Sunday, October 15, 2006

Milan Kundera -- The Art of the Novel

After just writing about Walter Kirn's fumblings and rumblings on how the novel can handle the "new" nature of our lives in our global, tech-connected village, it was refreshing to read Milan Kundera's essay "What Is a Novelist" in the October 9 New Yorker (no link to the article is available, unfortunately).

Kundera provides a stern and unflinching definition of a great novelist, much akin to his thoughts in his book The Art of the Novel, published in 1986. Instead of beginning with the challenge of how to represent the external world, as Kirn does, Kundera focuses solely on the personal characteristics a successful novelist must possess.

Quoting Hegel, Kundera posits that novelists are born as lyric poets, giving voice "to his inner world so as to stir in his audience the feelings, the states, of mind he experiences"--even if the subject is supposedly the objective world.

But Kundera, who admires the novel as a form because of its ability to represent polyphony (hint, hint Walter Kirn), details how a great writer much move beyond this lyrically self-abosorbed state. Flaubert is the great example when he dropped his "romantic flights" at the urgings of his friends and wrote Madame Bovary.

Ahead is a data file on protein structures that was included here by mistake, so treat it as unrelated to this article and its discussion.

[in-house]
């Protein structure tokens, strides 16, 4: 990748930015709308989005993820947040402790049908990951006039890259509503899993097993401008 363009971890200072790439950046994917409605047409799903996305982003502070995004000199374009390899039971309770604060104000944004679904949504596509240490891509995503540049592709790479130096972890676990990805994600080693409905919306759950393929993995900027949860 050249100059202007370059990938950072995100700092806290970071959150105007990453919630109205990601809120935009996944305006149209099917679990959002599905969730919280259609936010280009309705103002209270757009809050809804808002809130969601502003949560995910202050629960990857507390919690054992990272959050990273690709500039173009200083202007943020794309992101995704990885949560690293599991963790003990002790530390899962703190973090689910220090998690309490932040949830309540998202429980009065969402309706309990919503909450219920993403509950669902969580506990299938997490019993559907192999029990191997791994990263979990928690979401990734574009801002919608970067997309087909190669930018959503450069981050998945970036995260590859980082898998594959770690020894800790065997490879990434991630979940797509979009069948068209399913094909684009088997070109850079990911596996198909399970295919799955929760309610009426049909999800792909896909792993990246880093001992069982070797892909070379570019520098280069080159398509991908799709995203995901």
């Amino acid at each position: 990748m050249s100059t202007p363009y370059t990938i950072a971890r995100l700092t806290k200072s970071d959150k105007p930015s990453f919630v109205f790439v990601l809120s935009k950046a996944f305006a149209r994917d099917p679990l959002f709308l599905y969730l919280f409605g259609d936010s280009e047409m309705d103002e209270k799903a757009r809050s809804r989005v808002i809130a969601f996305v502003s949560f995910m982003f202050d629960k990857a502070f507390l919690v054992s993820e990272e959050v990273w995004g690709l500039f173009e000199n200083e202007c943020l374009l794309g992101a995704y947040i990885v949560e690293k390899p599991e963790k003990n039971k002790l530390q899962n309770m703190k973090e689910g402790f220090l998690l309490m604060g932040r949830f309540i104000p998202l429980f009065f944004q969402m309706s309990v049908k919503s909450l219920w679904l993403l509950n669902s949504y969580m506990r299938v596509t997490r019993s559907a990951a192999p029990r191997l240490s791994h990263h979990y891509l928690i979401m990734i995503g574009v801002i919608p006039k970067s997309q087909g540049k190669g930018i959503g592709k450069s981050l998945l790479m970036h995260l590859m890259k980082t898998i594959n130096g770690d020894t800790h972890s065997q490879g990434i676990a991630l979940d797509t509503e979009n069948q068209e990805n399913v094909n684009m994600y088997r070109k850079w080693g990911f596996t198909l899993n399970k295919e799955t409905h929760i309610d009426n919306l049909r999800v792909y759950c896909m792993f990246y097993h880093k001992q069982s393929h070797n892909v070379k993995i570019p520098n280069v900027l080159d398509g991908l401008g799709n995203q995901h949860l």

A critic mentions that Flaubert wrote Bovary "without pleasure," but it was this workmanlike discipline that allowed him to go beyond himself and write with a perspectivist sensibility. Kundera describes the territory of the novel as "the prose of life," which is perhaps misleading since it implies the mundane as opposed to the romantic. "The prose of life" in this case, though, means all that makes us human, flights of fancy and Madame Bovary's daily drudgery (imagine what a novel it would be if she had email!)

Kundera presents moments like Flaubert's as "conversion stories," much in the religious sense. It's an apt metaphor since it's not easy to literally move out of your skin and see yourself as others might see you--not as a hero, but perhaps as an asshole or a boor or just an ordinary person (hence comedy and tragedy).

"The anti-lyric conversion is a fundamental experience in the curriculum vitae of the novelist: separated from himself, he suddenly sees that self from a distance, astonished to find that he is not the person he thought he was. After that experience, he will know that nobody is the person he thinks he is, that his misapprehension is universal, elementary, and taht it casts on people . . . the soft gleam of the comical."